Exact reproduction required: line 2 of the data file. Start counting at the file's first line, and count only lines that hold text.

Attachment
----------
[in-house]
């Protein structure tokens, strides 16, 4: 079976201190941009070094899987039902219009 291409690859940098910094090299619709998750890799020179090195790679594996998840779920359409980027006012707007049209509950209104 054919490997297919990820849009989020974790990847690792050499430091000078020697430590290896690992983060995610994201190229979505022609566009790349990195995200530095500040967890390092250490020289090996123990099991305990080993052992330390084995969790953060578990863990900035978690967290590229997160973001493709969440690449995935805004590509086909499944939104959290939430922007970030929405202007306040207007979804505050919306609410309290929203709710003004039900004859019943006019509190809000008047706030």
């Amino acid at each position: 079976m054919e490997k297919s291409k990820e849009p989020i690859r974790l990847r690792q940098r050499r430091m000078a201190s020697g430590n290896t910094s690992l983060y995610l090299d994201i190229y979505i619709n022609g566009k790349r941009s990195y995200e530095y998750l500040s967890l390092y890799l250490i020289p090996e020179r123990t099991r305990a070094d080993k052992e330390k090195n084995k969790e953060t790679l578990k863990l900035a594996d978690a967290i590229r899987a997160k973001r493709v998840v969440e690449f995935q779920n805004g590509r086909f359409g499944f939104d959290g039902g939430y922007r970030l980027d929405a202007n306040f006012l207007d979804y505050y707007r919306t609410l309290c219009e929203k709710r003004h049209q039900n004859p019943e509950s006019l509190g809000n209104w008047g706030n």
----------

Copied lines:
């Protein structure tokens, strides 16, 4: 079976201190941009070094899987039902219009 291409690859940098910094090299619709998750890799020179090195790679594996998840779920359409980027006012707007049209509950209104 054919490997297919990820849009989020974790990847690792050499430091000078020697430590290896690992983060995610994201190229979505022609566009790349990195995200530095500040967890390092250490020289090996123990099991305990080993052992330390084995969790953060578990863990900035978690967290590229997160973001493709969440690449995935805004590509086909499944939104959290939430922007970030929405202007306040207007979804505050919306609410309290929203709710003004039900004859019943006019509190809000008047706030």